The Rio Grande River forms the boundary between the US and Mexico. This brings into question what happens to that boundary if the course of the river were to change. In 1970 there were a few such disputes outstanding that the US and Mexico settled via treaty.
In addition to settling the outstanding disputes the treaty also established protocols for how to deal with future shifts in the river. For example, search for “flood” in the following document
If the Commission should determine that any of the works constructed by one of the two Contracting states in the channel of the river or within its territory causes such adverse effects on the territory of the other contracting State, the Government of the contracting state that constructed the works shall remove them or modify them and, by agreement of the commission, shall repair or compensate for the damages sustained by the other contracting state.
In practical terms, this seems to preclude building border fence in the flood plain if this may exacerbate flooding in Mexico.
The Lower Rio Grande has a flat wide floodplain and as a result, in some sections any border fence might be placed a mile or more away from the river. Land within this floodplain, whether golf courses, farms or structures are still on US soil and hence gates or gaps in the fence are added. For example this story about those living on other side of the fence.
Border wall has residents caught between the U.S. border and fence that cuts off a chunk of Texas. Will a bigger barrier make it worse?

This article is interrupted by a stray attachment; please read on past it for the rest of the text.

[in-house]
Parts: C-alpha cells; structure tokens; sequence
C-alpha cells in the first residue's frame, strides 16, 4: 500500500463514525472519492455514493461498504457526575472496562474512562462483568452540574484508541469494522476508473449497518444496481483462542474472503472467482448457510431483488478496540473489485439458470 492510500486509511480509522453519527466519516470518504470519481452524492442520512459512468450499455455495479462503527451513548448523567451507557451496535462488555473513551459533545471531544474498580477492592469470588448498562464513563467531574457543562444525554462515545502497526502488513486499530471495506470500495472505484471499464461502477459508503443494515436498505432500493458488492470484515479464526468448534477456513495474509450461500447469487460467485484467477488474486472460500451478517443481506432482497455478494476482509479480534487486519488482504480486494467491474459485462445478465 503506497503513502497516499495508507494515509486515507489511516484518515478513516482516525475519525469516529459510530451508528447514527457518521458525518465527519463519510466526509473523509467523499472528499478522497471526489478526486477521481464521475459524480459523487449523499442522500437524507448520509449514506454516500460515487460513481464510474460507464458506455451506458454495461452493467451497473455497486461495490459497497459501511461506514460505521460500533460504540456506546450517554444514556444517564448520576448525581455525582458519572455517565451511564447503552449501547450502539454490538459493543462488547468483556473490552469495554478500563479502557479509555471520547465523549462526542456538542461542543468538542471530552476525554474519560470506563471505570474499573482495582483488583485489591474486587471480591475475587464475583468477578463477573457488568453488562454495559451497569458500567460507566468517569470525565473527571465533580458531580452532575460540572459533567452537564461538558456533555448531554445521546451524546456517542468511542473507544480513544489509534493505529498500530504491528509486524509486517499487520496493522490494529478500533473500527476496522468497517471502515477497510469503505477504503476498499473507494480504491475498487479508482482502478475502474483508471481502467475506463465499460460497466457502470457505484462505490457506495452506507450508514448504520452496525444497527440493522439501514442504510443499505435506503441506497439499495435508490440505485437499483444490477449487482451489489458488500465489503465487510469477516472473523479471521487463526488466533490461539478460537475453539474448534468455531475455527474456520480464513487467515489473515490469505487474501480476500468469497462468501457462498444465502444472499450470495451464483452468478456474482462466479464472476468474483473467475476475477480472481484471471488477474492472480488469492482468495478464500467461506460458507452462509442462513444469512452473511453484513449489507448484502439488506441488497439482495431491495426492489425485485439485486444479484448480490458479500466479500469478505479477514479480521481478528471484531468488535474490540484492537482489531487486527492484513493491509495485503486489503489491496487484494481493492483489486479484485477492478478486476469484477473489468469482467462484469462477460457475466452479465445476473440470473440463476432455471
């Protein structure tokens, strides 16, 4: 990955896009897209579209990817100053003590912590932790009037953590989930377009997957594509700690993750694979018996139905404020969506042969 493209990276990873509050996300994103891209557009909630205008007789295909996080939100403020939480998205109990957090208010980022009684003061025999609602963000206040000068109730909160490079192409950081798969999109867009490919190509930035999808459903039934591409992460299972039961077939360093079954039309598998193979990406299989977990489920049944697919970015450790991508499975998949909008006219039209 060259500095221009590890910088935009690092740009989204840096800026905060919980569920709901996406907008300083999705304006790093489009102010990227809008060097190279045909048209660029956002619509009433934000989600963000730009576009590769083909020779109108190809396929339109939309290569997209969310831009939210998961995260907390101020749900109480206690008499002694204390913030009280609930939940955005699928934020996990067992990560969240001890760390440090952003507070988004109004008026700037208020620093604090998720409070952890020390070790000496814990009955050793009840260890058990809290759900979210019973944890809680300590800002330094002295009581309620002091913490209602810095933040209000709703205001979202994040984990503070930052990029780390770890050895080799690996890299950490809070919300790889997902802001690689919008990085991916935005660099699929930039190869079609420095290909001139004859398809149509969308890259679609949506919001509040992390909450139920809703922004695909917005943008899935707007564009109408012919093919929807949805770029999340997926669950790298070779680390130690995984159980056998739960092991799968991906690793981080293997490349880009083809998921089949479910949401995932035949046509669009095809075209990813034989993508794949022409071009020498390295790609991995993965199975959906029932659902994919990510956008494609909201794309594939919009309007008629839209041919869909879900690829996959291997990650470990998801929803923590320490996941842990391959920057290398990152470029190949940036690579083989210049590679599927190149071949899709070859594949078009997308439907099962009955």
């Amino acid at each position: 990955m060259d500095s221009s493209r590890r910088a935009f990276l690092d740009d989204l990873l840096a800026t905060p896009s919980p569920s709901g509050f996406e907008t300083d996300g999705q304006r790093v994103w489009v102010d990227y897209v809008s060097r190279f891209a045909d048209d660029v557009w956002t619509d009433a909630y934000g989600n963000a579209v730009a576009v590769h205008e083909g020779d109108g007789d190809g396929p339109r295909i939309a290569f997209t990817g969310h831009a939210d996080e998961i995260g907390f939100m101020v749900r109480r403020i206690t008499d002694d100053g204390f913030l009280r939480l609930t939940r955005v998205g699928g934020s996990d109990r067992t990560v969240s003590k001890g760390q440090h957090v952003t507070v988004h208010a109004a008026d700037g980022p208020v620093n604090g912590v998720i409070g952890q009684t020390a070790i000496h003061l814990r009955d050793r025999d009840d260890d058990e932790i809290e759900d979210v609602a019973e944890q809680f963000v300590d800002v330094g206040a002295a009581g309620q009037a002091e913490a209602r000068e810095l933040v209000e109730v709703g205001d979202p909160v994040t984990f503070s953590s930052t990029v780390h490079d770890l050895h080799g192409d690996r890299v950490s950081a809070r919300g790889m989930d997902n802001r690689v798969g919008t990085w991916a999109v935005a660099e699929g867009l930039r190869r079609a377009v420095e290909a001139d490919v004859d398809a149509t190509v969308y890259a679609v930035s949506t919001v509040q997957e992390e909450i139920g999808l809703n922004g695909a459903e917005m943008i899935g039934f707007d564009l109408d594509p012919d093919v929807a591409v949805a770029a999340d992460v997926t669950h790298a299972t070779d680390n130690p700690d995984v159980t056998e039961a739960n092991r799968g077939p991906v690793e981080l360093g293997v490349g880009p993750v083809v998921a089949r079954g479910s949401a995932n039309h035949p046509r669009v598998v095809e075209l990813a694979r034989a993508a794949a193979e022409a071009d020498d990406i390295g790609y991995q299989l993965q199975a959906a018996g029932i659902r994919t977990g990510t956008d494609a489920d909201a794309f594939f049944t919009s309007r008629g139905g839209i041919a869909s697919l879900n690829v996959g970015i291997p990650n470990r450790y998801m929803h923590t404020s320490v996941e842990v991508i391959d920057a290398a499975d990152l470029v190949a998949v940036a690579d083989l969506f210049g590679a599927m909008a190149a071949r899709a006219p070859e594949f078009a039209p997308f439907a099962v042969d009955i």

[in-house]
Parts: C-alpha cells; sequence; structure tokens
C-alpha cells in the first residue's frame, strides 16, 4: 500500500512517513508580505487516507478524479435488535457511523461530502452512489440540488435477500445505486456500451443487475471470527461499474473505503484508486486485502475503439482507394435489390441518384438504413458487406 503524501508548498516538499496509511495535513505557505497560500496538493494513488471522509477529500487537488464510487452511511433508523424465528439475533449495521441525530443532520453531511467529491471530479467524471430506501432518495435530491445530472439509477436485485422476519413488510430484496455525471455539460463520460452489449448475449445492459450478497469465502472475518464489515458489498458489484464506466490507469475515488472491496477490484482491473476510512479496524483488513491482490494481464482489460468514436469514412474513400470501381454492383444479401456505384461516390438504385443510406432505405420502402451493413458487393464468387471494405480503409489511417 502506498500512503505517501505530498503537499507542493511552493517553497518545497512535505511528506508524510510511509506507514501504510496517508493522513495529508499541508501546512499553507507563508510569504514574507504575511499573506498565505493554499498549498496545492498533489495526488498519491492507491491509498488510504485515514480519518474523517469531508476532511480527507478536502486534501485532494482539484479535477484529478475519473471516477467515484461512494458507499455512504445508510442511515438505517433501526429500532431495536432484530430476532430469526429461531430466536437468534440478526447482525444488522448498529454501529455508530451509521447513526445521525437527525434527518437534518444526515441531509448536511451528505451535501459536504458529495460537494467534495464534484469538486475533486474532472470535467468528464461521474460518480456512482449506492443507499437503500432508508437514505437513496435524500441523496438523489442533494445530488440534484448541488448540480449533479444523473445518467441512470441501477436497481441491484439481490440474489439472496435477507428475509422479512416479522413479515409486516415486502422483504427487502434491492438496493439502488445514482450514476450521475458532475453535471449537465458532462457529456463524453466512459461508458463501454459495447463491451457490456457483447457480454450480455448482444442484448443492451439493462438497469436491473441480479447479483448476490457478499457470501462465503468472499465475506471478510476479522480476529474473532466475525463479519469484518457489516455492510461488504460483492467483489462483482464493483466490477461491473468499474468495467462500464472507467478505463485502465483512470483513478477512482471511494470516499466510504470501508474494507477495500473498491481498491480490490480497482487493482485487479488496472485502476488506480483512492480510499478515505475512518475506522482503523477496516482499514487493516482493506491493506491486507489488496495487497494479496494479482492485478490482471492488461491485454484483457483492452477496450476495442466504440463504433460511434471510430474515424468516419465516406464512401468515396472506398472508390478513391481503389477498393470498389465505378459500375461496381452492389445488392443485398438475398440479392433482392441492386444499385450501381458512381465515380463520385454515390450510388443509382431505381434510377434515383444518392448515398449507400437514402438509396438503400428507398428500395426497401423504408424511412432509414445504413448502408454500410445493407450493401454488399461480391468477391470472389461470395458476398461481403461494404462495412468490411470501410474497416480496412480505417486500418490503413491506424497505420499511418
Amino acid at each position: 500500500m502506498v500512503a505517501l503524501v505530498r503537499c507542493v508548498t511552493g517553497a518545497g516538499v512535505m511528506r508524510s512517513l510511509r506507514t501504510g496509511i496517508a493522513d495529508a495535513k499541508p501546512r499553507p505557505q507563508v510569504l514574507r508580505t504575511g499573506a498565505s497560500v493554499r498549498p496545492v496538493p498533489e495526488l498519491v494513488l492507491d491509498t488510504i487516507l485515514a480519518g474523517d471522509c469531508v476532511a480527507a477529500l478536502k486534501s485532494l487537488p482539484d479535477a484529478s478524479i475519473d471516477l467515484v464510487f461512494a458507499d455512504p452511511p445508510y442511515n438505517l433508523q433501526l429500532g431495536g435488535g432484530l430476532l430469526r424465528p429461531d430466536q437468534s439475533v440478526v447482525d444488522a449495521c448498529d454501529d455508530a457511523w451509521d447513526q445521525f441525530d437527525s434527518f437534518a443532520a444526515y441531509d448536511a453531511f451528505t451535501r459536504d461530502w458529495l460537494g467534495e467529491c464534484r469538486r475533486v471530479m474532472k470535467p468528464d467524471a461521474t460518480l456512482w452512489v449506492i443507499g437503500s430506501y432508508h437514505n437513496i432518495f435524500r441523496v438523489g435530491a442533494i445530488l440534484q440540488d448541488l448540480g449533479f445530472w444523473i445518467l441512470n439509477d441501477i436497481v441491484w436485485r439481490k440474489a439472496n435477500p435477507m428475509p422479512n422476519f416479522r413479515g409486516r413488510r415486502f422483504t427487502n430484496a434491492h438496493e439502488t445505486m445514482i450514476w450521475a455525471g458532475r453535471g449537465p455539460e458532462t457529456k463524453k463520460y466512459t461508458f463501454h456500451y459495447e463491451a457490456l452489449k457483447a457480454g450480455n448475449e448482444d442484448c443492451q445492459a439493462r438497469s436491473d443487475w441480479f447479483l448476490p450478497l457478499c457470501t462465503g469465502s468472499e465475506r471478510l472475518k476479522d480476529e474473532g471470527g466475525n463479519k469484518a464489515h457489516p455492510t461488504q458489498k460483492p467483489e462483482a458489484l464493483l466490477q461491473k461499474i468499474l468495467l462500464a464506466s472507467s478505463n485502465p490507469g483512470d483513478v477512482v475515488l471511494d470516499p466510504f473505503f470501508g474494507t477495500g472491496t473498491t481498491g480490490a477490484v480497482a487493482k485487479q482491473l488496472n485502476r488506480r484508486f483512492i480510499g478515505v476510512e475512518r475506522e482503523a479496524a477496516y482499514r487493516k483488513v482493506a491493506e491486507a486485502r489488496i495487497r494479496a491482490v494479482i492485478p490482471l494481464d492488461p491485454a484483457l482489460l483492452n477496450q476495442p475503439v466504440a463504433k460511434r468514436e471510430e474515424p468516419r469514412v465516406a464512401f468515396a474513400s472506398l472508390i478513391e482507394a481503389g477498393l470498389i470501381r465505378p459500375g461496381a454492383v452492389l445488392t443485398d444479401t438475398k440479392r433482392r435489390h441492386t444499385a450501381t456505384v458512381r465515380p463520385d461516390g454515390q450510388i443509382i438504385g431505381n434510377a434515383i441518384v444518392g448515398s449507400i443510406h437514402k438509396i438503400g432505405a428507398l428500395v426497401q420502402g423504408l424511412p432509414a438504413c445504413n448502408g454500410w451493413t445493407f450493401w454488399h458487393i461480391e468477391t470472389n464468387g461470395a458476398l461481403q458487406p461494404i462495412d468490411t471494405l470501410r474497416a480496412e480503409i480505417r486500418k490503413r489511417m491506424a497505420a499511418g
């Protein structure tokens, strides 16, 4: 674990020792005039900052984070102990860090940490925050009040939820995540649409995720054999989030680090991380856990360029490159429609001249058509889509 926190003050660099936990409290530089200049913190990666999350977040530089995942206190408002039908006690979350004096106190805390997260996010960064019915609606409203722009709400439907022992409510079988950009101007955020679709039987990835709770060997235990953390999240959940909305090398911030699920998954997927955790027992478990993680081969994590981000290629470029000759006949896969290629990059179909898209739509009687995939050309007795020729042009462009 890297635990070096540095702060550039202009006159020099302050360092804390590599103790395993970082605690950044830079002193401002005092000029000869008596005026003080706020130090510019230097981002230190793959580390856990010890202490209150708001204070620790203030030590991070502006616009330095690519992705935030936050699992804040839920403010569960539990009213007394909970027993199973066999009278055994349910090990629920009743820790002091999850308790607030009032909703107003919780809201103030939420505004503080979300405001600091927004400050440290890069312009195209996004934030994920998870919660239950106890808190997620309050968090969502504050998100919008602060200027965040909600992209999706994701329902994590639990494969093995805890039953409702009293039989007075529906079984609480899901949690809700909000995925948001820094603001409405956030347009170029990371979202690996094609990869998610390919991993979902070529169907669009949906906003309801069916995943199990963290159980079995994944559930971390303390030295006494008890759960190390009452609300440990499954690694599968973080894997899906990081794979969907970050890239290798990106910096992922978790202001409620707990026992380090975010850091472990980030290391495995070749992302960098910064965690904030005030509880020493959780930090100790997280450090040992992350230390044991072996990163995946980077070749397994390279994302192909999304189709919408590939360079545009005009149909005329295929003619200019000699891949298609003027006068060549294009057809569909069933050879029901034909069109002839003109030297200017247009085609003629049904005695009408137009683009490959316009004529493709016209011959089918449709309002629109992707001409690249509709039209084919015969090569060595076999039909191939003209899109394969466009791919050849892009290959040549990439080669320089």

A large difference between normal flows and flood stage poses a particular dilemma in places where floods are still a recent memory.
Presidio, Nogales, Rio Grande City and Roma are examples cited in the following article where such flooding has occurred. If future flooding occurs in such areas after additional fencing is placed, it may result in international suit.
The 1970 Boundary Treaty requires that U.S. and Mexican officials on the International Boundary and Water Commission be in agreement before building structures that might affect the Rio Grande's flow.
In Texas, one legislator has filed a bill requiring flooding risks to be studied before wall construction. Though this would be an indirect effect since it would involve the State of Texas suing the Federal government.
A San Antonio state lawmaker has filed legislation that would require state agencies to study how the proposed border wall might affect flooding in the
This article describes some of the concern near Roma.